When used within reason, federal student loans can serve as an important backbone of financing your education. However, with egregious interest rates accumulating on top of the initial principal in rapid fashion, there’s not much room before a student’s educational debt load starts becoming unmanageable. The extent of this problem is often only understood from personal experience, but some basic examples may help illustrate the point ahead of time. The following examples define the student loan amount upon graduation and use the 10-year standard repayment plan, which means the expected monthly payments after graduation will need to be paid for 10 years before the student debt is repaid. In addition, it is assumed that the initial $20,500 of the loan amount belongs to Stafford loans and the remaining loan amount is composed of GradPLUS loans (for calculating interest rates).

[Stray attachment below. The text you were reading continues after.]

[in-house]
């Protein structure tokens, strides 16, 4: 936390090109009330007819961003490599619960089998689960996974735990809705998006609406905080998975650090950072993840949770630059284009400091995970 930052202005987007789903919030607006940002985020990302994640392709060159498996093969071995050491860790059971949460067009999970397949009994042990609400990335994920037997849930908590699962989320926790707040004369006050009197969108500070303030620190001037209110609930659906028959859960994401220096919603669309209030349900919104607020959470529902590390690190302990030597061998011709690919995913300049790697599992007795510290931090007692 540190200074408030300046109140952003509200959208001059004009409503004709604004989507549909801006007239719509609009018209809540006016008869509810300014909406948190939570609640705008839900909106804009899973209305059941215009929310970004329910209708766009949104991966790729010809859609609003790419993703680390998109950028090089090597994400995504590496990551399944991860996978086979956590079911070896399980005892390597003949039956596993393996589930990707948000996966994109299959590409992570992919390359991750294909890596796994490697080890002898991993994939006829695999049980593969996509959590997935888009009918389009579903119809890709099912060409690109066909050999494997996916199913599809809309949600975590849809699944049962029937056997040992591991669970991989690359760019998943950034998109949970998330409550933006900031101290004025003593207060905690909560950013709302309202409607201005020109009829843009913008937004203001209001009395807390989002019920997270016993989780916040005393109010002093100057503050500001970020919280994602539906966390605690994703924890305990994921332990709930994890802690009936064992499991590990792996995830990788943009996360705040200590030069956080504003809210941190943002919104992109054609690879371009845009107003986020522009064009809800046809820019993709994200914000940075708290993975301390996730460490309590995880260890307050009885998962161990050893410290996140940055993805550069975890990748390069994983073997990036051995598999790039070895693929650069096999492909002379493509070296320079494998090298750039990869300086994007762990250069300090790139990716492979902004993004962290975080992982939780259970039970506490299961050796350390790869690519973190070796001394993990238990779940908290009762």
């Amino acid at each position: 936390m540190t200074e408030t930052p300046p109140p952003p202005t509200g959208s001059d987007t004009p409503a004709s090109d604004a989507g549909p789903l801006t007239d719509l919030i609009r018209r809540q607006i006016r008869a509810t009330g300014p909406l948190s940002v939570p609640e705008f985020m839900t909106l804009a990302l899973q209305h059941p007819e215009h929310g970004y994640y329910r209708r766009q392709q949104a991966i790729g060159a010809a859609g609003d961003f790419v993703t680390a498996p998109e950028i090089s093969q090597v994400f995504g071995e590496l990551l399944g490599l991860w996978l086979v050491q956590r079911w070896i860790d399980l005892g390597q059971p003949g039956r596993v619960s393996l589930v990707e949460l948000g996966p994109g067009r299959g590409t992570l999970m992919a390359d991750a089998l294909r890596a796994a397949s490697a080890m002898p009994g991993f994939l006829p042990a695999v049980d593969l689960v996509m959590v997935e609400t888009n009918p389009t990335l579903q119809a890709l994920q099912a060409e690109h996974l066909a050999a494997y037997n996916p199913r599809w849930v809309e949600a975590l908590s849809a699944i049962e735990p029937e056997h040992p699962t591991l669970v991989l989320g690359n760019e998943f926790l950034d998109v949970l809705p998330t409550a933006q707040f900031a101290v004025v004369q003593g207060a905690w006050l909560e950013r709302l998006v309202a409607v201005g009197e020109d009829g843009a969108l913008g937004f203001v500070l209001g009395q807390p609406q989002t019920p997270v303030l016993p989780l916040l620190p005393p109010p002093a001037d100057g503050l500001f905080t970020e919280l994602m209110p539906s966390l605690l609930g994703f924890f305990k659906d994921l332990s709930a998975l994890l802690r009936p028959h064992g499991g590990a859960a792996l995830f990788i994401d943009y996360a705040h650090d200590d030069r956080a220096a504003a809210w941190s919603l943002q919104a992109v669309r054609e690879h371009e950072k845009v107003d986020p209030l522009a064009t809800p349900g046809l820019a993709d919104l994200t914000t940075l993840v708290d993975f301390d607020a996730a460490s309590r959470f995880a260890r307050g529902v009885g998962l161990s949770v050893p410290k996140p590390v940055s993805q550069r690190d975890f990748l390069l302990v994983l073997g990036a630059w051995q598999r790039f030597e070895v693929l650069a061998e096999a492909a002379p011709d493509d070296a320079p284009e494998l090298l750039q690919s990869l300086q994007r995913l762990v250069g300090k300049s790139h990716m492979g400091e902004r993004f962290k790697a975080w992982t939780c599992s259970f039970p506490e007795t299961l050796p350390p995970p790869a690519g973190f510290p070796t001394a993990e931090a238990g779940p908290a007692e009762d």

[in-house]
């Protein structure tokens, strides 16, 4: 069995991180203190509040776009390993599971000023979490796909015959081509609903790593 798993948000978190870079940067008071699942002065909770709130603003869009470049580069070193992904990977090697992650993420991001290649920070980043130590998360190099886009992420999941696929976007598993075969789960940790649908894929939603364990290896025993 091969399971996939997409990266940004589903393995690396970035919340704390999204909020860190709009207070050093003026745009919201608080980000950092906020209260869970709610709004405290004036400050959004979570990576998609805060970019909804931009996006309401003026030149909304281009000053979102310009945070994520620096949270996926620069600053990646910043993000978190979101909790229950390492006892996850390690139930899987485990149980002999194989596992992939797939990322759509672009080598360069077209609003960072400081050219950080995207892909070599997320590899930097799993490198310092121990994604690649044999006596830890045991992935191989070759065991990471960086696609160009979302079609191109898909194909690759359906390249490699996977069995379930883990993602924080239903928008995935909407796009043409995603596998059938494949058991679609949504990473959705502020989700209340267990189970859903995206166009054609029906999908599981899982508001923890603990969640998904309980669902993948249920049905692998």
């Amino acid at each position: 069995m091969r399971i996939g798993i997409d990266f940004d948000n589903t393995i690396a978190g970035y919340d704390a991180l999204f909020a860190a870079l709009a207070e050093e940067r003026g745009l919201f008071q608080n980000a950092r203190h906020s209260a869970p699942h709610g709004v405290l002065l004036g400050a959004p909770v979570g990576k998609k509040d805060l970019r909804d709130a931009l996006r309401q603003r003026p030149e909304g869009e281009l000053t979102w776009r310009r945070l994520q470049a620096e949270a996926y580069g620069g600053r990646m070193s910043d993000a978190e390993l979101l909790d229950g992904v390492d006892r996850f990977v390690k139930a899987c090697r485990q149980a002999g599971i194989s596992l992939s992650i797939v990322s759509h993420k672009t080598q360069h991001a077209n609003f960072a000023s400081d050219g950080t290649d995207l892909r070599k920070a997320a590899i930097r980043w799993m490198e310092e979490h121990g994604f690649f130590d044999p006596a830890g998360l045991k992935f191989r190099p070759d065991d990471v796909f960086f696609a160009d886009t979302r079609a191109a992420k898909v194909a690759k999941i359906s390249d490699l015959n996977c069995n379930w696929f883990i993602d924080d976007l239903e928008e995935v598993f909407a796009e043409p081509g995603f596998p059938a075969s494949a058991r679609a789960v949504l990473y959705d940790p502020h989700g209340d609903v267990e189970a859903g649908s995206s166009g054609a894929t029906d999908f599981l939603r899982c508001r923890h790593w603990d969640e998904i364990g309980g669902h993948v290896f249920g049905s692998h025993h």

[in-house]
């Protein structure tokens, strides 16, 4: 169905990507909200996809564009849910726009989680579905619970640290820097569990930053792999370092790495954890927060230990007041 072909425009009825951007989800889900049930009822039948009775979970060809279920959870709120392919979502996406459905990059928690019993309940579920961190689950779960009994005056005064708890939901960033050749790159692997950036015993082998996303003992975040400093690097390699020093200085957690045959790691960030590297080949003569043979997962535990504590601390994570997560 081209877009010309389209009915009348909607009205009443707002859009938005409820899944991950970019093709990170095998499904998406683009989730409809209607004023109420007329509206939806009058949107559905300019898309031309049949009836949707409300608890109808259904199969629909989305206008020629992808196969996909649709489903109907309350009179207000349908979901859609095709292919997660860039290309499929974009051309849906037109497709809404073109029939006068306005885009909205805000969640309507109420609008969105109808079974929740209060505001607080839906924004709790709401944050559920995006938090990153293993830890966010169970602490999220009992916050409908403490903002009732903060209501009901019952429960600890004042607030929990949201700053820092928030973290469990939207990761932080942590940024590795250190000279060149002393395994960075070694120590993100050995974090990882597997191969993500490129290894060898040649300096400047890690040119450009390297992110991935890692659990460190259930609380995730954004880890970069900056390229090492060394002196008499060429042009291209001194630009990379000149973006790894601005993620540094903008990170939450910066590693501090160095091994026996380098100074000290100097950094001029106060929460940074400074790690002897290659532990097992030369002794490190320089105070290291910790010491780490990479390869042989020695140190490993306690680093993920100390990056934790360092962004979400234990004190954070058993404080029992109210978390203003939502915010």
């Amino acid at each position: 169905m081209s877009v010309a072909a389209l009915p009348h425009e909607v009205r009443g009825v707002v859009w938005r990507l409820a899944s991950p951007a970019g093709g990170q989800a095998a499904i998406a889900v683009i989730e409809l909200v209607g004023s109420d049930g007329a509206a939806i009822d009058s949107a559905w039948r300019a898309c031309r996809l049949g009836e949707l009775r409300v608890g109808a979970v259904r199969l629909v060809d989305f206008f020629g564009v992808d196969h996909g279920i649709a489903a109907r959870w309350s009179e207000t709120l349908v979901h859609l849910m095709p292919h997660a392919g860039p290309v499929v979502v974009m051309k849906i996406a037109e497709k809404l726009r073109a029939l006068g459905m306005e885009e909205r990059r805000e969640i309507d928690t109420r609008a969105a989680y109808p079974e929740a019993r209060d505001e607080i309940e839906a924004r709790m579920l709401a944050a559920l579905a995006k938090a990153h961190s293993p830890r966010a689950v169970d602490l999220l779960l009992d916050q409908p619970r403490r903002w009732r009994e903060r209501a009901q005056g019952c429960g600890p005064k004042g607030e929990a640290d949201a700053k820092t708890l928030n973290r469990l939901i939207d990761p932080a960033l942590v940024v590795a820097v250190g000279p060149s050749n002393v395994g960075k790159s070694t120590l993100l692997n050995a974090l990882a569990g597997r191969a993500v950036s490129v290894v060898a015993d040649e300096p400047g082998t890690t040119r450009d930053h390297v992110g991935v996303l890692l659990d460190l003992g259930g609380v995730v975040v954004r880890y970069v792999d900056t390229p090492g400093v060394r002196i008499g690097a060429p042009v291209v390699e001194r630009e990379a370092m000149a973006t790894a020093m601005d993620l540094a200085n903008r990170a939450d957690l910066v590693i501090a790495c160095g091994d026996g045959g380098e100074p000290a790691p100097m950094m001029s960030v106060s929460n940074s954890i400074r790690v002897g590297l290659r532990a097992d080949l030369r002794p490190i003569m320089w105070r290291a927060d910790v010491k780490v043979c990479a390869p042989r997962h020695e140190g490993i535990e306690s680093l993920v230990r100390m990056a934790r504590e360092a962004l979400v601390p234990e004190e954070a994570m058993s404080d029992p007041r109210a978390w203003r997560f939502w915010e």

The above chart assumes that the current student loan interest rates on Stafford loans and GradPLUS loans remain constant, an unlikely scenario after July 2013 when these interest rates became variable. Considering the economy had not recovered as of mid-2013, these initial interest rates represent a low point and are expected to rise over the years. This, of course, means that these expected monthly payments may very well be a bit bigger depending on the year of any particular loan’s disbursement.